FormalPara Key Points for Decision Makers

Qualitative research can thrive in online modalities if supported by sound methodology and carefully adapted methods.

In moving to online data collection, equity must be a central consideration; online modalities may increase opportunities to participate for some and exclude others.

Different technological platforms offer different strengths; adaptation is required to manage the virtual social environment and address particular ethical challenges in online engagement.

Interviewer: Now, you were just about to say something when you froze.

Participant: Yeah …

Interviewer: Oh, now you’re freezing again.

Participant: Let me just close this other …

Interviewer: No, I’ve got you again, that’s, you’re coming back.

Participant: Ok, good, I just closed a window I had open.

Interviewer: Just give me one second and I’ll just shout upstairs at my daughter who is probably watching something.

Participant: Ok.

Interviewer: (has conversation with daughter) Sorry about that.

Participant: That’s ok. It’s part of, part of the world we live in.

Interviewer: It is. The cat’s been trying to come and have a look at you as well, but I’ve managed to keep her down.

Excerpt from qualitative interview conducted on a videoconferencing platform in 2020

Many readers will recognise the encounter above, and may have had interactions like it, attempting to balance the personal and the professional, attempting to transpose rules and norms of one milieu into another, attempting to connect against distraction and technological difficulties. These issues are perhaps more acute for research interactions—like the one above—than for everyday interactions. In research, the need to generate meaningful findings, the requirements of human research ethics, and limits of time and resources increase the stakes. The challenge is arguably greater still for qualitative research, where participants are asked to speak in depth about often very personal, private or challenging issues, and rapport and support for participants can be critical to success. Our aim here is to provide practical assistance to help qualitative researchers and participants succeed in this online terrain.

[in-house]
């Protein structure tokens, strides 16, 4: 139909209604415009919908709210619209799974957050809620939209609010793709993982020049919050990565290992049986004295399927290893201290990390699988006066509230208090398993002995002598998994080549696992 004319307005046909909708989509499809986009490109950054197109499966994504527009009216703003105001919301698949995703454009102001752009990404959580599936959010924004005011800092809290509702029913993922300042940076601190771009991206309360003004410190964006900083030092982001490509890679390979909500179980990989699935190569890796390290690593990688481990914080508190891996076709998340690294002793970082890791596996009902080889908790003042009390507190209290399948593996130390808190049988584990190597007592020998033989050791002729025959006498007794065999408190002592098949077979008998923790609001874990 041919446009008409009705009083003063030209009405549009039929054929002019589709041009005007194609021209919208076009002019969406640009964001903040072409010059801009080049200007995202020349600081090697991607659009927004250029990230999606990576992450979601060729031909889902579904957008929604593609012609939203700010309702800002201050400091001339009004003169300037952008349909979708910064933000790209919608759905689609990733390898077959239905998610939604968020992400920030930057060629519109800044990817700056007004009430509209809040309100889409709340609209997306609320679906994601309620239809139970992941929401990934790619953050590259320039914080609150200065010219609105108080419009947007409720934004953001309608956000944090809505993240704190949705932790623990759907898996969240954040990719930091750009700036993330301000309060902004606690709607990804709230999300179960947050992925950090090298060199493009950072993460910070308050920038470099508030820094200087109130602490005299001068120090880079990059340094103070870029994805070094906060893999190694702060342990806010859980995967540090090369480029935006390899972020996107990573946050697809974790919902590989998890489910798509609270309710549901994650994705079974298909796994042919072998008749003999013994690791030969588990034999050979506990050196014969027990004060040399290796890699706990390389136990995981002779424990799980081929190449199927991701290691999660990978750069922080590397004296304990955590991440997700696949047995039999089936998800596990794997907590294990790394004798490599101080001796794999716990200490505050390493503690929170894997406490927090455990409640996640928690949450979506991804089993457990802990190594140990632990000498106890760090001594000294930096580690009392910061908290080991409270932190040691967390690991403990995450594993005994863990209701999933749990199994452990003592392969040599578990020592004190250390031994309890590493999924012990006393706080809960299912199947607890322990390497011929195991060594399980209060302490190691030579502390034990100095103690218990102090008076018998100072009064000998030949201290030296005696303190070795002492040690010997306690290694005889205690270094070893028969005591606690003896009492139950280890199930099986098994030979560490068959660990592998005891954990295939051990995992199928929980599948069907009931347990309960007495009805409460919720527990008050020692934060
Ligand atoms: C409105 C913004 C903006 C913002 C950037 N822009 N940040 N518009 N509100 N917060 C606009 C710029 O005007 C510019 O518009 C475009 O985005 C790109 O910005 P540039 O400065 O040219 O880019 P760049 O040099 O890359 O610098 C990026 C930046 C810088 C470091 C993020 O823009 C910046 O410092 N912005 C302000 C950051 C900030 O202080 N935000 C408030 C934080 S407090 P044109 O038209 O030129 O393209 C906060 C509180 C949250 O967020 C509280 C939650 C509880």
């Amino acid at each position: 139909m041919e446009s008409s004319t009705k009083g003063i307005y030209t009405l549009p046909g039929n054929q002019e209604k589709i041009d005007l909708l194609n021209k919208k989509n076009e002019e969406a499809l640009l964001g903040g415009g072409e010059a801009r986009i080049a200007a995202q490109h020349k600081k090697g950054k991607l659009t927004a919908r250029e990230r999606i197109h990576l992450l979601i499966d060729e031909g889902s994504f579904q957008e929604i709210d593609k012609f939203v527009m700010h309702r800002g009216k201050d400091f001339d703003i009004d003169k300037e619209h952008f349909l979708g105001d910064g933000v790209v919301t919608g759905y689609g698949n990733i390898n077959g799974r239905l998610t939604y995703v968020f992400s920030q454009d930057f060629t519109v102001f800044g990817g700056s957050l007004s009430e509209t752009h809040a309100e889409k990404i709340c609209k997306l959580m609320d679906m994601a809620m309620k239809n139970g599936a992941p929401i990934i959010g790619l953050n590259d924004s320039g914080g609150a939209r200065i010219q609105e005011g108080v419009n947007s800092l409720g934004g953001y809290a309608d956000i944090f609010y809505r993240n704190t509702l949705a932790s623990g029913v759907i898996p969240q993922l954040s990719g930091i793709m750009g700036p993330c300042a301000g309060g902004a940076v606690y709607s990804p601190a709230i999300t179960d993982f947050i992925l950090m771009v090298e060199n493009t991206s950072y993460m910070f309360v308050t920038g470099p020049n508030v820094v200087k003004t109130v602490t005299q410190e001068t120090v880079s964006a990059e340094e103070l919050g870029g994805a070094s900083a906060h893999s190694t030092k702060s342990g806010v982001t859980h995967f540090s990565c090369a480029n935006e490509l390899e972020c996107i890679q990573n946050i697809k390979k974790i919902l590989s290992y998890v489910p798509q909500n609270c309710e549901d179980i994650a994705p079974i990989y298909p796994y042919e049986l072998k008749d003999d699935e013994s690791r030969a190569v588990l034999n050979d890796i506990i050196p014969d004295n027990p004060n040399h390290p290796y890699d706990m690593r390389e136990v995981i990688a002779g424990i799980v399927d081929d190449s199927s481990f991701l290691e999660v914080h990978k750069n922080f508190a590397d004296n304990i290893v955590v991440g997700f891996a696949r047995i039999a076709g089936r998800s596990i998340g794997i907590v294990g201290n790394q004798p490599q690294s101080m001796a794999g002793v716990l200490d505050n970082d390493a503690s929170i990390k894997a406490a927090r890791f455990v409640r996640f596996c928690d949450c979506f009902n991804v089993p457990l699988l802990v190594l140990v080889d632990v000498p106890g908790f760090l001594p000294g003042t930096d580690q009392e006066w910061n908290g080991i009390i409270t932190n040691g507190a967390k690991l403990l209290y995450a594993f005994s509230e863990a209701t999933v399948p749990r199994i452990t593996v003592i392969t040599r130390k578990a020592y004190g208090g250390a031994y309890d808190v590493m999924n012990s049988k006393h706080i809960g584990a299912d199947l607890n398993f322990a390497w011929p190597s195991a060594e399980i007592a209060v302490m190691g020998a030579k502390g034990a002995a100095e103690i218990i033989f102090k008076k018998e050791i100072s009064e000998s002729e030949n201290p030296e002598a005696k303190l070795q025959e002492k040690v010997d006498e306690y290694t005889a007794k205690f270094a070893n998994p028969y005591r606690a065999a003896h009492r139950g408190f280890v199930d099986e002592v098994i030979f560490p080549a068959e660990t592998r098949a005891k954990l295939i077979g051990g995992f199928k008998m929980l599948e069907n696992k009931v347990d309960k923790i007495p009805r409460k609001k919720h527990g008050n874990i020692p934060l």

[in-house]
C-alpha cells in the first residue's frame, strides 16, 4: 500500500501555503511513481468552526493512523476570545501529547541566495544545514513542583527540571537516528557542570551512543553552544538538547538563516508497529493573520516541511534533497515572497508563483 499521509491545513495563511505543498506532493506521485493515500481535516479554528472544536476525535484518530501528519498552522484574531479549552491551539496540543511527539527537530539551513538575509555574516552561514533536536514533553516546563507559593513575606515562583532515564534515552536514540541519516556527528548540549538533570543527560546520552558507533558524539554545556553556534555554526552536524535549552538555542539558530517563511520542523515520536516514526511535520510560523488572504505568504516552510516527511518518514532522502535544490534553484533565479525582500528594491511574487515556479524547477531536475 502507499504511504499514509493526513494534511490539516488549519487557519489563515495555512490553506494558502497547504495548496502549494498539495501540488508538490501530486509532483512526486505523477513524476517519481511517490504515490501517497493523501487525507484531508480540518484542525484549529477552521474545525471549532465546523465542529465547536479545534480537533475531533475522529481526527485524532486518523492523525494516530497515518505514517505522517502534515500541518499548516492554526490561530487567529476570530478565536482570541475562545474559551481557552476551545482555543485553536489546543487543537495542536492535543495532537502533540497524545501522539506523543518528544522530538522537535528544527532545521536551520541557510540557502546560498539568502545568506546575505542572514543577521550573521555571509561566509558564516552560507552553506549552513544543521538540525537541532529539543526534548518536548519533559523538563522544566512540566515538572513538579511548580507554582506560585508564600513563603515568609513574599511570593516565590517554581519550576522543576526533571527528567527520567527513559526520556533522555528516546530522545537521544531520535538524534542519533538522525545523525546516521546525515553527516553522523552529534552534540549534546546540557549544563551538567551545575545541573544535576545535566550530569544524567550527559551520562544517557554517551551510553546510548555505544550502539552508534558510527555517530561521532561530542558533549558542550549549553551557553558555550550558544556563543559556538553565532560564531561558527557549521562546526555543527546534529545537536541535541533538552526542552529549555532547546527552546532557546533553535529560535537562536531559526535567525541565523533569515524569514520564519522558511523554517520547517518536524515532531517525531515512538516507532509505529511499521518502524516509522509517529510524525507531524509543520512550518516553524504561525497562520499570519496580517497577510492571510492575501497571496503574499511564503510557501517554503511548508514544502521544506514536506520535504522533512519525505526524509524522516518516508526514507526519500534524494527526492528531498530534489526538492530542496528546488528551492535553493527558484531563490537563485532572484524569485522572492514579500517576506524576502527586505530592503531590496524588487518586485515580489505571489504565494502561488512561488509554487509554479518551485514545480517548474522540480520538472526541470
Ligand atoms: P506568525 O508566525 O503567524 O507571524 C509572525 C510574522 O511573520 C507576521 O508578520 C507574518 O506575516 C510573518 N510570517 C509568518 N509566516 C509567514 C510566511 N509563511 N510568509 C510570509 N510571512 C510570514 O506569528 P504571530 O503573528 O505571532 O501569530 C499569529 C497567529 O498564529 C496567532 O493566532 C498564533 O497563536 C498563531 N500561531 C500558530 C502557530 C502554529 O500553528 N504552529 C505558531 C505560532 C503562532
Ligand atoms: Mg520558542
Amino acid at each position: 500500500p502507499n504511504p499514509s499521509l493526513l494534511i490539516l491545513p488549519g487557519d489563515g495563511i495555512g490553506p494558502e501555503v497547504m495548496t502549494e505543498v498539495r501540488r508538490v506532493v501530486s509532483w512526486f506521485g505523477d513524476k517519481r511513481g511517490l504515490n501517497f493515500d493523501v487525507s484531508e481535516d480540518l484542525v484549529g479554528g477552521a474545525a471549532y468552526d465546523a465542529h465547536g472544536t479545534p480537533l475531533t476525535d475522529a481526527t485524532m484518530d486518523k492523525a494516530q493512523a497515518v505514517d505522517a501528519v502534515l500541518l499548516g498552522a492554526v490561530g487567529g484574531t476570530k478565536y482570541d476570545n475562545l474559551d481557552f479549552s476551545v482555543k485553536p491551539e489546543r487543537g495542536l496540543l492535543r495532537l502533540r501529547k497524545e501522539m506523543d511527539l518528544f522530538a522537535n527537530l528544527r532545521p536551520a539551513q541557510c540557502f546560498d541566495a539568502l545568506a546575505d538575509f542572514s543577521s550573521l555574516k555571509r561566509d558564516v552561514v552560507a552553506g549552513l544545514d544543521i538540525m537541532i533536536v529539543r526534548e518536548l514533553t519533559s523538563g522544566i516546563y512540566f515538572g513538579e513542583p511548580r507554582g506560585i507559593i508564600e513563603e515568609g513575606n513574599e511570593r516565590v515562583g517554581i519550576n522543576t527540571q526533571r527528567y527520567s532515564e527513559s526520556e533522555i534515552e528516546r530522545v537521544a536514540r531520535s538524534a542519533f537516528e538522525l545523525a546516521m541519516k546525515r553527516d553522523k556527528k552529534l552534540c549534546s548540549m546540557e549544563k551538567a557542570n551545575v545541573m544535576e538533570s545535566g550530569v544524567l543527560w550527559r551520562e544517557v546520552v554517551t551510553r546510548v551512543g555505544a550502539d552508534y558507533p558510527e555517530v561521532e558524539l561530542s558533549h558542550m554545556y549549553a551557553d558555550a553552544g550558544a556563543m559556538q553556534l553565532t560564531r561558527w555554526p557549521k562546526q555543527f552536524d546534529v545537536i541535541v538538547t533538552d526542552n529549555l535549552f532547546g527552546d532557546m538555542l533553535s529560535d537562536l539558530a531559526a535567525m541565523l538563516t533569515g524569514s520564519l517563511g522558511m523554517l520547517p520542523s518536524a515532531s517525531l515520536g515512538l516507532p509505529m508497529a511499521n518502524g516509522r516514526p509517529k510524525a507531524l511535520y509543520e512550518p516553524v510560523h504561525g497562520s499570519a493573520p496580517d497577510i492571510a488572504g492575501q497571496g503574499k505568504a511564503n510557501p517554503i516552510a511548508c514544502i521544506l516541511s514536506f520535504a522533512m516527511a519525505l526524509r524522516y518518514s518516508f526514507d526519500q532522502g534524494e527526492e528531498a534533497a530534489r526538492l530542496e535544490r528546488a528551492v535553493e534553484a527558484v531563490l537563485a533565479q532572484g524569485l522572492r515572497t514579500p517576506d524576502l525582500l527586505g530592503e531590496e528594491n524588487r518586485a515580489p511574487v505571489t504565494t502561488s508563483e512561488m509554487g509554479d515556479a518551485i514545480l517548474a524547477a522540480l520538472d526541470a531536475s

Qualitative methods are a natural fit for patient-centred outcomes and health preferences research, as they allow the study of participants’ experiences, choices and actions from the participant’s perspective. While qualitative methods are often used as a preliminary step in the development of quantitative instruments or studies [1], qualitative studies provide complex and patient-centred insights in their own right [2], and are now commonly synthesised to inform health policy, health services, and health technology assessment [3]. Qualitative health researchers are increasingly turning to online platforms to collect data, whether in response to social distancing requirements during the COVID-19 pandemic [4], to research online worlds as unique cultures and communication environments [5], or because innovative methods can achieve novel aims [6]. Moving research online is not a simple ‘like-for-like’ transfer however; the transition can be a disorienting struggle even for experienced researchers.

Qualitative research is diverse and heterogeneous, with different underpinning assumptions, aims, methods for data collection and analysis, and reporting styles [7]. We will concentrate only on interview and focus group methods because they are frequently used in patient preferences research. The online environment is reinventing these methods, with adaptations including online focus groups, email interviewing, Instant Messaging (IM) interviewing, and the use of internet-based video interviewing [8]. There are many other qualitative methods that can be used in the online environment, including netnography [9], online visual research methods [10], and social media research methods [5], but these are beyond the scope of this paper.